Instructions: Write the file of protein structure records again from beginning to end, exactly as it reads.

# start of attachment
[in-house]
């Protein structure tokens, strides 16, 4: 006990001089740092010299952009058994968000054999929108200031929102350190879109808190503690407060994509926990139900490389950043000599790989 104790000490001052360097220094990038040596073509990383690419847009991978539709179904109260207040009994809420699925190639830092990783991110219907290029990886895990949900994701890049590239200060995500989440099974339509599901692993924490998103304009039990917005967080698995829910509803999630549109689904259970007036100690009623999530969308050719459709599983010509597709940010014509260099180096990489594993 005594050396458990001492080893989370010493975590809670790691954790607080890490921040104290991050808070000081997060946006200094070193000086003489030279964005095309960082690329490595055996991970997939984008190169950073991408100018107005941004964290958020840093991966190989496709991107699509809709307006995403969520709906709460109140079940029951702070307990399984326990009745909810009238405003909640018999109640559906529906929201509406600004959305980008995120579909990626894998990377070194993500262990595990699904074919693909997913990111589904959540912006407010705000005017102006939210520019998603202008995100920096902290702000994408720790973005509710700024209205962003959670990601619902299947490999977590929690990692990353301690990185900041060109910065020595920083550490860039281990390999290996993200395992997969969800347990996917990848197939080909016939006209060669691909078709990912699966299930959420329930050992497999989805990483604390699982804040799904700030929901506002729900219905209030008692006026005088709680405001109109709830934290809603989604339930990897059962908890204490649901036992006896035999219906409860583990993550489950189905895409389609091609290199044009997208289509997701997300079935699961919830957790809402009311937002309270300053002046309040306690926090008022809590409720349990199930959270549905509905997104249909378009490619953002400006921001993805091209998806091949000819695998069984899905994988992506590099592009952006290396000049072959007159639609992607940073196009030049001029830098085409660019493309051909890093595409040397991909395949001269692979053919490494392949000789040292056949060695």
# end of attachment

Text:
[in-house]
């Protein structure tokens, strides 16, 4: 006990001089740092010299952009058994968000054999929108200031929102350190879109808190503690407060994509926990139900490389950043000599790989 104790000490001052360097220094990038040596073509990383690419847009991978539709179904109260207040009994809420699925190639830092990783991110219907290029990886895990949900994701890049590239200060995500989440099974339509599901692993924490998103304009039990917005967080698995829910509803999630549109689904259970007036100690009623999530969308050719459709599983010509597709940010014509260099180096990489594993 005594050396458990001492080893989370010493975590809670790691954790607080890490921040104290991050808070000081997060946006200094070193000086003489030279964005095309960082690329490595055996991970997939984008190169950073991408100018107005941004964290958020840093991966190989496709991107699509809709307006995403969520709906709460109140079940029951702070307990399984326990009745909810009238405003909640018999109640559906529906929201509406600004959305980008995120579909990626894998990377070194993500262990595990699904074919693909997913990111589904959540912006407010705000005017102006939210520019998603202008995100920096902290702000994408720790973005509710700024209205962003959670990601619902299947490999977590929690990692990353301690990185900041060109910065020595920083550490860039281990390999290996993200395992997969969800347990996917990848197939080909016939006209060669691909078709990912699966299930959420329930050992497999989805990483604390699982804040799904700030929901506002729900219905209030008692006026005088709680405001109109709830934290809603989604339930990897059962908890204490649901036992006896035999219906409860583990993550489950189905895409389609091609290199044009997208289509997701997300079935699961919830957790809402009311937002309270300053002046309040306690926090008022809590409720349990199930959270549905509905997104249909378009490619953002400006921001993805091209998806091949000819695998069984899905994988992506590099592009952006290396000049072959007159639609992607940073196009030049001029830098085409660019493309051909890093595409040397991909395949001269692979053919490494392949000789040292056949060695």